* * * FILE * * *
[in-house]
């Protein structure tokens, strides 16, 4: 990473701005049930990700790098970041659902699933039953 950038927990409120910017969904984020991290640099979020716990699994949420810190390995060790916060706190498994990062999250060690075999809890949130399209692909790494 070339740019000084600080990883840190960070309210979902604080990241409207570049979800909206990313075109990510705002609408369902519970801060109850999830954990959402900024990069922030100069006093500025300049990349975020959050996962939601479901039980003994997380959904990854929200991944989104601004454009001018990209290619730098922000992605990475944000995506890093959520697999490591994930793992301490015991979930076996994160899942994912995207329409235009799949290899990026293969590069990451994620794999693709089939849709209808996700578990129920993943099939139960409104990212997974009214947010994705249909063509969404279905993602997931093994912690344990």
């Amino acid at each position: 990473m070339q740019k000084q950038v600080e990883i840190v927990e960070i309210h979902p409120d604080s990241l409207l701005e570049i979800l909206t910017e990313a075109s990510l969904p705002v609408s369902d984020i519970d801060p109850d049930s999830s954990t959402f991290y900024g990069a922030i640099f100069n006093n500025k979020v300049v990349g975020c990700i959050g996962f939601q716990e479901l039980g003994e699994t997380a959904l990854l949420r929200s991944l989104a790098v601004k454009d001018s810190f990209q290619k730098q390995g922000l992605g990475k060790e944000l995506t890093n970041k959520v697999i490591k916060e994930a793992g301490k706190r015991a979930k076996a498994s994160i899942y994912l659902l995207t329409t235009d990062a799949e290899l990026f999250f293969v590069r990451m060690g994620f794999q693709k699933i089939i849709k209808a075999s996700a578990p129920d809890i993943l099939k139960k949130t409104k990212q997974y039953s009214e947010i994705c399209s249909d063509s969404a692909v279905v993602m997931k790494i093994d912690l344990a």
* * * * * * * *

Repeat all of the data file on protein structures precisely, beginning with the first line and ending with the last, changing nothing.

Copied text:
[in-house]
């Protein structure tokens, strides 16, 4: 990473701005049930990700790098970041659902699933039953 950038927990409120910017969904984020991290640099979020716990699994949420810190390995060790916060706190498994990062999250060690075999809890949130399209692909790494 070339740019000084600080990883840190960070309210979902604080990241409207570049979800909206990313075109990510705002609408369902519970801060109850999830954990959402900024990069922030100069006093500025300049990349975020959050996962939601479901039980003994997380959904990854929200991944989104601004454009001018990209290619730098922000992605990475944000995506890093959520697999490591994930793992301490015991979930076996994160899942994912995207329409235009799949290899990026293969590069990451994620794999693709089939849709209808996700578990129920993943099939139960409104990212997974009214947010994705249909063509969404279905993602997931093994912690344990």
């Amino acid at each position: 990473m070339q740019k000084q950038v600080e990883i840190v927990e960070i309210h979902p409120d604080s990241l409207l701005e570049i979800l909206t910017e990313a075109s990510l969904p705002v609408s369902d984020i519970d801060p109850d049930s999830s954990t959402f991290y900024g990069a922030i640099f100069n006093n500025k979020v300049v990349g975020c990700i959050g996962f939601q716990e479901l039980g003994e699994t997380a959904l990854l949420r929200s991944l989104a790098v601004k454009d001018s810190f990209q290619k730098q390995g922000l992605g990475k060790e944000l995506t890093n970041k959520v697999i490591k916060e994930a793992g301490k706190r015991a979930k076996a498994s994160i899942y994912l659902l995207t329409t235009d990062a799949e290899l990026f999250f293969v590069r990451m060690g994620f794999q693709k699933i089939i849709k209808a075999s996700a578990p129920d809890i993943l099939k139960k949130t409104k990212q997974y039953s009214e947010i994705c399209s249909d063509s969404a692909v279905v993602m997931k790494i093994d912690l344990a």